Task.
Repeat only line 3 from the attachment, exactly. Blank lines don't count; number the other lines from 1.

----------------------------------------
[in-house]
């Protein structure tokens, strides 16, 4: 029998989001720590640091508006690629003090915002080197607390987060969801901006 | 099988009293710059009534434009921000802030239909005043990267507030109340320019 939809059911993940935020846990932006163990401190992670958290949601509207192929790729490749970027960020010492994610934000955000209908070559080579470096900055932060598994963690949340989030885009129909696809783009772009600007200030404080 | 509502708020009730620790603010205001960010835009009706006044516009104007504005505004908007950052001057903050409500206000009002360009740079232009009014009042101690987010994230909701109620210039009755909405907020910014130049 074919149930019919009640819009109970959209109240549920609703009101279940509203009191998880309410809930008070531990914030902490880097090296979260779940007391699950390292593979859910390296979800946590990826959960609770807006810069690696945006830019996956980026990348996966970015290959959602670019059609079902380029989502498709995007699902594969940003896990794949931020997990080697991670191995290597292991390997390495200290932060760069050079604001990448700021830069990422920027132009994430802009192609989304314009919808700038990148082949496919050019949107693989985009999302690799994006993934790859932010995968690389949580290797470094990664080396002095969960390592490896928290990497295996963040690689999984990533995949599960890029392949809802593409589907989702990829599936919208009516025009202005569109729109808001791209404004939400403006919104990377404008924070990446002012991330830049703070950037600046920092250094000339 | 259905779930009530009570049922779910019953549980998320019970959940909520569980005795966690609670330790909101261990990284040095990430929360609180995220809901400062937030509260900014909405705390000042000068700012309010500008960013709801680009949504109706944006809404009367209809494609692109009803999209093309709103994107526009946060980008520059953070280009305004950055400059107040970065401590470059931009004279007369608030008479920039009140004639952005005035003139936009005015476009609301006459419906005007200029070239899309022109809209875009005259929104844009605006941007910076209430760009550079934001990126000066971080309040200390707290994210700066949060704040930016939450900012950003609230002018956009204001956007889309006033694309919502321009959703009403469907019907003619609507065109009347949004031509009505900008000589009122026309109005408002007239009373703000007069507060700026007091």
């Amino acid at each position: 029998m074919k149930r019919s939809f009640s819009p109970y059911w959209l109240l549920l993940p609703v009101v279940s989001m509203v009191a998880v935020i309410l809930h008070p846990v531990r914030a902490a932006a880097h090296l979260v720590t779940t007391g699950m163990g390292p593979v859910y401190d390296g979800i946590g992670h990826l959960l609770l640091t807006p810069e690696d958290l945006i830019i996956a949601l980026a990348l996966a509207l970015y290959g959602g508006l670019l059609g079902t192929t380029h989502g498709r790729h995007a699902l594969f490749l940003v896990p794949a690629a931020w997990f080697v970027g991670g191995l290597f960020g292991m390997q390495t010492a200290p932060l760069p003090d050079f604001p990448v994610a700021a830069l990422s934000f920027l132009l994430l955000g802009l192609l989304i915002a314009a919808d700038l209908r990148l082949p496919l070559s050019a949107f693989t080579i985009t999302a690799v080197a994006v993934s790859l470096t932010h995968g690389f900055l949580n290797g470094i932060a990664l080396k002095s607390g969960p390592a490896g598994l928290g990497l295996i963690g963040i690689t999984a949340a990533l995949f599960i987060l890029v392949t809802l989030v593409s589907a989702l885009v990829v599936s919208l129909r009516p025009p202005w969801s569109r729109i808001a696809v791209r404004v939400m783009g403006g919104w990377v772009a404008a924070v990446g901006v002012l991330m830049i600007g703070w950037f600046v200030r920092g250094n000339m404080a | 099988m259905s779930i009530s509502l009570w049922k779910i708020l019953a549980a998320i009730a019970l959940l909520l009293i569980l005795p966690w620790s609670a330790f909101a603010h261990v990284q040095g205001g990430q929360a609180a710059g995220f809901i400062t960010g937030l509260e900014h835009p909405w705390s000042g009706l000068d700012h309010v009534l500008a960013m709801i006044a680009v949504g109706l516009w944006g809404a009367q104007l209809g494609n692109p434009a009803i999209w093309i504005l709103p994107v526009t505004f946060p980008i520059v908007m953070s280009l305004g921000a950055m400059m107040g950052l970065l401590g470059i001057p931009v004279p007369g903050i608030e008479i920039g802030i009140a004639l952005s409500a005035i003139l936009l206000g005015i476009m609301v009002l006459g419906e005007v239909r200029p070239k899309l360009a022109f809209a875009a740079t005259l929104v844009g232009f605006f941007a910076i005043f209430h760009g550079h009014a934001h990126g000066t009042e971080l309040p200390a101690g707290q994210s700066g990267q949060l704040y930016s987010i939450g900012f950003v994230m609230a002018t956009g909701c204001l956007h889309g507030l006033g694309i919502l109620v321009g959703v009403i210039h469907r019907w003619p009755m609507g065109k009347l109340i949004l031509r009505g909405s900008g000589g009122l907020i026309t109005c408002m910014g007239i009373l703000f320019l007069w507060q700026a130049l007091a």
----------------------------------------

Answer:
């Amino acid at each position: 029998m074919k149930r019919s939809f009640s819009p109970y059911w959209l109240l549920l993940p609703v009101v279940s989001m509203v009191a998880v935020i309410l809930h008070p846990v531990r914030a902490a932006a880097h090296l979260v720590t779940t007391g699950m163990g390292p593979v859910y401190d390296g979800i946590g992670h990826l959960l609770l640091t807006p810069e690696d958290l945006i830019i996956a949601l980026a990348l996966a509207l970015y290959g959602g508006l670019l059609g079902t192929t380029h989502g498709r790729h995007a699902l594969f490749l940003v896990p794949a690629a931020w997990f080697v970027g991670g191995l290597f960020g292991m390997q390495t010492a200290p932060l760069p003090d050079f604001p990448v994610a700021a830069l990422s934000f920027l132009l994430l955000g802009l192609l989304i915002a314009a919808d700038l209908r990148l082949p496919l070559s050019a949107f693989t080579i985009t999302a690799v080197a994006v993934s790859l470096t932010h995968g690389f900055l949580n290797g470094i932060a990664l080396k002095s607390g969960p390592a490896g598994l928290g990497l295996i963690g963040i690689t999984a949340a990533l995949f599960i987060l890029v392949t809802l989030v593409s589907a989702l885009v990829v599936s919208l129909r009516p025009p202005w969801s569109r729109i808001a696809v791209r404004v939400m783009g403006g919104w990377v772009a404008a924070v990446g901006v002012l991330m830049i600007g703070w950037f600046v200030r920092g250094n000339m404080a | 099988m259905s779930i009530s509502l009570w049922k779910i708020l019953a549980a998320i009730a019970l959940l909520l009293i569980l005795p966690w620790s609670a330790f909101a603010h261990v990284q040095g205001g990430q929360a609180a710059g995220f809901i400062t960010g937030l509260e900014h835009p909405w705390s000042g009706l000068d700012h309010v009534l500008a960013m709801i006044a680009v949504g109706l516009w944006g809404a009367q104007l209809g494609n692109p434009a009803i999209w093309i504005l709103p994107v526009t505004f946060p980008i520059v908007m953070s280009l305004g921000a950055m400059m107040g950052l970065l401590g470059i001057p931009v004279p007369g903050i608030e008479i920039g802030i009140a004639l952005s409500a005035i003139l936009l206000g005015i476009m609301v009002l006459g419906e005007v239909r200029p070239k899309l360009a022109f809209a875009a740079t005259l929104v844009g232009f605006f941007a910076i005043f209430h760009g550079h009014a934001h990126g000066t009042e971080l309040p200390a101690g707290q994210s700066g990267q949060l704040y930016s987010i939450g900012f950003v994230m609230a002018t956009g909701c204001l956007h889309g507030l006033g694309i919502l109620v321009g959703v009403i210039h469907r019907w003619p009755m609507g065109k009347l109340i949004l031509r009505g909405s900008g000589g009122l907020i026309t109005c408002m910014g007239i009373l703000f320019l007069w507060q700026a130049l007091a």